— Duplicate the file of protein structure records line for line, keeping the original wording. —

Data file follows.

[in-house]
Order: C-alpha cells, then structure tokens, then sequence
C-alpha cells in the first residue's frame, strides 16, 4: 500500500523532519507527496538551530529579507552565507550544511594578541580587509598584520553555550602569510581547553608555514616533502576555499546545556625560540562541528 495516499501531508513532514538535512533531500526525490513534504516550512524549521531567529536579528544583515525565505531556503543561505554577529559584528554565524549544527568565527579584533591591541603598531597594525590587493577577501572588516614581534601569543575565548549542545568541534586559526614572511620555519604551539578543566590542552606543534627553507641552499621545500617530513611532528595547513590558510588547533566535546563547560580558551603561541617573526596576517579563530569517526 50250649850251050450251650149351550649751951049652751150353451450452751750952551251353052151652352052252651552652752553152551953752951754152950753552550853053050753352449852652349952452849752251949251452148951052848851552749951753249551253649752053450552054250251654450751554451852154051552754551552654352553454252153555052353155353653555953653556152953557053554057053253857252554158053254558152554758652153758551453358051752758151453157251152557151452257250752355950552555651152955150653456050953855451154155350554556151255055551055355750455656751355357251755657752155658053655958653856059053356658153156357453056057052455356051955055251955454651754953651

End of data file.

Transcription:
[in-house]
Order: C-alpha cells, then structure tokens, then sequence
C-alpha cells in the first residue's frame, strides 16, 4: 500500500523532519507527496538551530529579507552565507550544511594578541580587509598584520553555550602569510581547553608555514616533502576555499546545556625560540562541528 495516499501531508513532514538535512533531500526525490513534504516550512524549521531567529536579528544583515525565505531556503543561505554577529559584528554565524549544527568565527579584533591591541603598531597594525590587493577577501572588516614581534601569543575565548549542545568541534586559526614572511620555519604551539578543566590542552606543534627553507641552499621545500617530513611532528595547513590558510588547533566535546563547560580558551603561541617573526596576517579563530569517526 50250649850251050450251650149351550649751951049652751150353451450452751750952551251353052151652352052252651552652752553152551953752951754152950753552550853053050753352449852652349952452849752251949251452148951052848851552749951753249551253649752053450552054250251654450751554451852154051552754551552654352553454252153555052353155353653555953653556152953557053554057053253857252554158053254558152554758652153758551453358051752758151453157251152557151452257250752355950552555651152955150653456050953855451154155350554556151255055551055355750455656751355357251755657752155658053655958653856059053356658153156357453056057052455356051955055251955454651754953651